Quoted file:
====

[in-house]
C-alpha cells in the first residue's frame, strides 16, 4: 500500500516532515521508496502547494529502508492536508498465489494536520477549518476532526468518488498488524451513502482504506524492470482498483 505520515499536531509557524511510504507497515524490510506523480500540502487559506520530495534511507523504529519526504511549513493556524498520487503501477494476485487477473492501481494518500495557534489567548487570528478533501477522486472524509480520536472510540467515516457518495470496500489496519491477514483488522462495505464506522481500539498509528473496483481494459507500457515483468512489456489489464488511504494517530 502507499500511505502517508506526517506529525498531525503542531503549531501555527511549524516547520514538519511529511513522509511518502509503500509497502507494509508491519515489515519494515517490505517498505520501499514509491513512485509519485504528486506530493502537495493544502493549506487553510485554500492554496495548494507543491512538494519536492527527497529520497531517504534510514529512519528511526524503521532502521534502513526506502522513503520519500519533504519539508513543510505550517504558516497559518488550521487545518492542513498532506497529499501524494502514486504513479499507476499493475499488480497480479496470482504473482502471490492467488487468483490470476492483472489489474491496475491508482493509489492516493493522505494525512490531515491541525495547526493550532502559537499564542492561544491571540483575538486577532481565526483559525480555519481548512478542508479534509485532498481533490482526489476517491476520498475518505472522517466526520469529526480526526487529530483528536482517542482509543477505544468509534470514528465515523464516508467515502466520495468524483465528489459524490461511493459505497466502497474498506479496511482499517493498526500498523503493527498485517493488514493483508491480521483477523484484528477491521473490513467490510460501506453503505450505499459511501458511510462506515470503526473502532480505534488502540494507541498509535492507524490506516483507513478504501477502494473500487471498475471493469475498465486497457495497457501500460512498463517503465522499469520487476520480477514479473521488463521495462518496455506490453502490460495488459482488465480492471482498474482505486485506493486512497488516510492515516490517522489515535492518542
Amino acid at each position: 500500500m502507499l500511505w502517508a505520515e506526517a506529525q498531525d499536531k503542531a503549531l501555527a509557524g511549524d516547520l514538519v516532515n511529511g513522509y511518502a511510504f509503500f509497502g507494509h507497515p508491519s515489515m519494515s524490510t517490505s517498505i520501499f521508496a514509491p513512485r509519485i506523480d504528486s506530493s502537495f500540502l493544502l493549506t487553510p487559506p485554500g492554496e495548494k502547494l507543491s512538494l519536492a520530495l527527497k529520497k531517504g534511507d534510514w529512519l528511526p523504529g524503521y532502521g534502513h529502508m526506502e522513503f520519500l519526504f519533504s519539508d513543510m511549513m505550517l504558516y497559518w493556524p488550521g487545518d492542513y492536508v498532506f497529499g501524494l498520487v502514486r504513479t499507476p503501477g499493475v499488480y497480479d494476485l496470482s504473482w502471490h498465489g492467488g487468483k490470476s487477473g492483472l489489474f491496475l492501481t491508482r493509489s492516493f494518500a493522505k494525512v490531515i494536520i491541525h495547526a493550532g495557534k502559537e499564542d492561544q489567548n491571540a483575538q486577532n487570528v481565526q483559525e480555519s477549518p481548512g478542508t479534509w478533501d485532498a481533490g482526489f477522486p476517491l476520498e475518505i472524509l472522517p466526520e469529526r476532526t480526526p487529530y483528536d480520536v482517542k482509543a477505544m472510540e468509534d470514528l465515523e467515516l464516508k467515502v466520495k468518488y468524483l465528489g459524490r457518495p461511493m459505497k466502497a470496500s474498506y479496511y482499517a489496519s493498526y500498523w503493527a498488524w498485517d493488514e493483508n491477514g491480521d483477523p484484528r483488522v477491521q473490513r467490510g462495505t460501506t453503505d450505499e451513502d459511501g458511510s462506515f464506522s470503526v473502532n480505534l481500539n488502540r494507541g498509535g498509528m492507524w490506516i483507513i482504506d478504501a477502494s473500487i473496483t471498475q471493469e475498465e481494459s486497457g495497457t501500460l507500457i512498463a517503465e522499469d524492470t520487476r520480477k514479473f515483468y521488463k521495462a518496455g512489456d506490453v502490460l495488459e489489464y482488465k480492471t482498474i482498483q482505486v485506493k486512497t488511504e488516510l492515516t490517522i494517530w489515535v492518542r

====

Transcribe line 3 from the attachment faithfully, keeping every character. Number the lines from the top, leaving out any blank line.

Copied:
Amino acid at each position: 500500500m502507499l500511505w502517508a505520515e506526517a506529525q498531525d499536531k503542531a503549531l501555527a509557524g511549524d516547520l514538519v516532515n511529511g513522509y511518502a511510504f509503500f509497502g507494509h507497515p508491519s515489515m519494515s524490510t517490505s517498505i520501499f521508496a514509491p513512485r509519485i506523480d504528486s506530493s502537495f500540502l493544502l493549506t487553510p487559506p485554500g492554496e495548494k502547494l507543491s512538494l519536492a520530495l527527497k529520497k531517504g534511507d534510514w529512519l528511526p523504529g524503521y532502521g534502513h529502508m526506502e522513503f520519500l519526504f519533504s519539508d513543510m511549513m505550517l504558516y497559518w493556524p488550521g487545518d492542513y492536508v498532506f497529499g501524494l498520487v502514486r504513479t499507476p503501477g499493475v499488480y497480479d494476485l496470482s504473482w502471490h498465489g492467488g487468483k490470476s487477473g492483472l489489474f491496475l492501481t491508482r493509489s492516493f494518500a493522505k494525512v490531515i494536520i491541525h495547526a493550532g495557534k502559537e499564542d492561544q489567548n491571540a483575538q486577532n487570528v481565526q483559525e480555519s477549518p481548512g478542508t479534509w478533501d485532498a481533490g482526489f477522486p476517491l476520498e475518505i472524509l472522517p466526520e469529526r476532526t480526526p487529530y483528536d480520536v482517542k482509543a477505544m472510540e468509534d470514528l465515523e467515516l464516508k467515502v466520495k468518488y468524483l465528489g459524490r457518495p461511493m459505497k466502497a470496500s474498506y479496511y482499517a489496519s493498526y500498523w503493527a498488524w498485517d493488514e493483508n491477514g491480521d483477523p484484528r483488522v477491521q473490513r467490510g462495505t460501506t453503505d450505499e451513502d459511501g458511510s462506515f464506522s470503526v473502532n480505534l481500539n488502540r494507541g498509535g498509528m492507524w490506516i483507513i482504506d478504501a477502494s473500487i473496483t471498475q471493469e475498465e481494459s486497457g495497457t501500460l507500457i512498463a517503465e522499469d524492470t520487476r520480477k514479473f515483468y521488463k521495462a518496455g512489456d506490453v502490460l495488459e489489464y482488465k480492471t482498474i482498483q482505486v485506493k486512497t488511504e488516510l492515516t490517522i494517530w489515535v492518542r